|Mission type||Early warning|
|Mission duration||5–7 years (estimate)|
20 months (actual)
|Spacecraft type||US-KMO (71Kh6)|
|Launch mass||2,600 kilograms (5,700 lb)|
|Start of mission|
|Launch date||26 June 2008, 23:59:00UTC|
|Launch site||Baikonur 81/24|
|End of mission|
|Infrared telescope with 1 metre (3 ft 3 in) aperture |
Kosmos 2440 (Russian: Космос 2440 meaning Cosmos 2440) is a Russian US-KMO missile early warning satellite which was launched in 2008 as part of the Russian Space Forces' Oko programme. The satellite is designed to identify missile launches using infrared telescopes. It spent its two-year operational life at 80E giving early warning coverage of Russia, China, North Korea, the Middle East and some of Europe.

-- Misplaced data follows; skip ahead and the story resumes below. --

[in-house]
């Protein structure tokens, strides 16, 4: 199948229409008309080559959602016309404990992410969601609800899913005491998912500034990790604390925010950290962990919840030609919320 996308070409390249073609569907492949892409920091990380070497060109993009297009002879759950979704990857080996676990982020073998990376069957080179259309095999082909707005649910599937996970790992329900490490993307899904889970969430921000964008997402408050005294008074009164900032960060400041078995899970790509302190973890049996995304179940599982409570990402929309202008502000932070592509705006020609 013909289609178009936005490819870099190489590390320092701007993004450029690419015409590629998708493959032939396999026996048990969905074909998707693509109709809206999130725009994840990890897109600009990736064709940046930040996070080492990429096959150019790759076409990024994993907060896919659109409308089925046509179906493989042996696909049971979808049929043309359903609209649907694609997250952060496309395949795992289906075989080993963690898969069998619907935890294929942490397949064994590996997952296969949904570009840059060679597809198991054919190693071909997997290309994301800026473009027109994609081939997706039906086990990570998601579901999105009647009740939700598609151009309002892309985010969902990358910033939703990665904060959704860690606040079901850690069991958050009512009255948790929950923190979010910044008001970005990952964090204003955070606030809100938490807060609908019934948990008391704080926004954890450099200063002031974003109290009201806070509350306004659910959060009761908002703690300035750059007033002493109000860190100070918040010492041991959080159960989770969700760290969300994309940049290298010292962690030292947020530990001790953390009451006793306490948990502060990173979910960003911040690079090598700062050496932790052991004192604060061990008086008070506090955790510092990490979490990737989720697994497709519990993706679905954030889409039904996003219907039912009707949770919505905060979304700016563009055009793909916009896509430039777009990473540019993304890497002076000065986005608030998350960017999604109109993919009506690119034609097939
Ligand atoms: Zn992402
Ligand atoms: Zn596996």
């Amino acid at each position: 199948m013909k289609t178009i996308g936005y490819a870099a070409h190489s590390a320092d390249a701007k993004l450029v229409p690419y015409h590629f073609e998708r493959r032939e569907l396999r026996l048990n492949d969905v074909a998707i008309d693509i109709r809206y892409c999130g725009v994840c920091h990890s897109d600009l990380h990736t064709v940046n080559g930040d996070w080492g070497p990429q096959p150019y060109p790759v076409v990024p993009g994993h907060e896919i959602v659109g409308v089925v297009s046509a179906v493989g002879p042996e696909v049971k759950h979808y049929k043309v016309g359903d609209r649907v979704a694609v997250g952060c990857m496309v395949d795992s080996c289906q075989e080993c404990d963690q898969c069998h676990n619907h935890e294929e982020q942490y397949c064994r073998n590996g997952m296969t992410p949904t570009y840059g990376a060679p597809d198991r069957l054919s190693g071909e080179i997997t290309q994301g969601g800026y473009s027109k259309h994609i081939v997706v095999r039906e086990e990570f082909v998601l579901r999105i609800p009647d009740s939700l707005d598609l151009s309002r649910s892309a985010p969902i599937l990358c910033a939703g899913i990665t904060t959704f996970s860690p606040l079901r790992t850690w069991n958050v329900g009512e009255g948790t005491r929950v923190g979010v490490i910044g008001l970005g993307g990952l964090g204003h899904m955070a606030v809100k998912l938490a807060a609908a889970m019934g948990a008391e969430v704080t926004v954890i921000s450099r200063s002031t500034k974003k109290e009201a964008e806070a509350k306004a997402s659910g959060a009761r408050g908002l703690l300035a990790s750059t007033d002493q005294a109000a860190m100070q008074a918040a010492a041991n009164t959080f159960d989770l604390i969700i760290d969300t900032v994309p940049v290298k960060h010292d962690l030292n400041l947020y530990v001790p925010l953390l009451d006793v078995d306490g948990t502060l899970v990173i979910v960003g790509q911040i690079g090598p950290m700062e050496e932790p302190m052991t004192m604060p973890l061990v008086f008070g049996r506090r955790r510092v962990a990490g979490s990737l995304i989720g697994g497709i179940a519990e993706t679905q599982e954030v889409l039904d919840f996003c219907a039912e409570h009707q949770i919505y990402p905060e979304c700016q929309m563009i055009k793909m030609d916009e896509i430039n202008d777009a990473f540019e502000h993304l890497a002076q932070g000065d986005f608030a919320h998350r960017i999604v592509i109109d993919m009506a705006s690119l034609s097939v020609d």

Kosmos 2440 was launched from Site 81/24 at Baikonur Cosmodrome in Kazakhstan. A Proton-K carrier rocket with a DM-2 upper stage was used to perform the launch, which took place at 23:59 UTC on 26 June 2008. The launch successfully placed the satellite into geostationary orbit. It subsequently received its Kosmos designation, and the international designator 2008-033A. The United States Space Command assigned it the Satellite Catalog Number 33108.
When the satellite was launched US-KMO satellite Kosmos 2379 was also operational although this failed late 2009/early 2010 after an 8-year life. Kosmos 2440 itself started drifting off station in February 2010 giving an operational life of less than two years.
Kosmos 2440 was replaced by Kosmos 2479 which was launched in March 2012.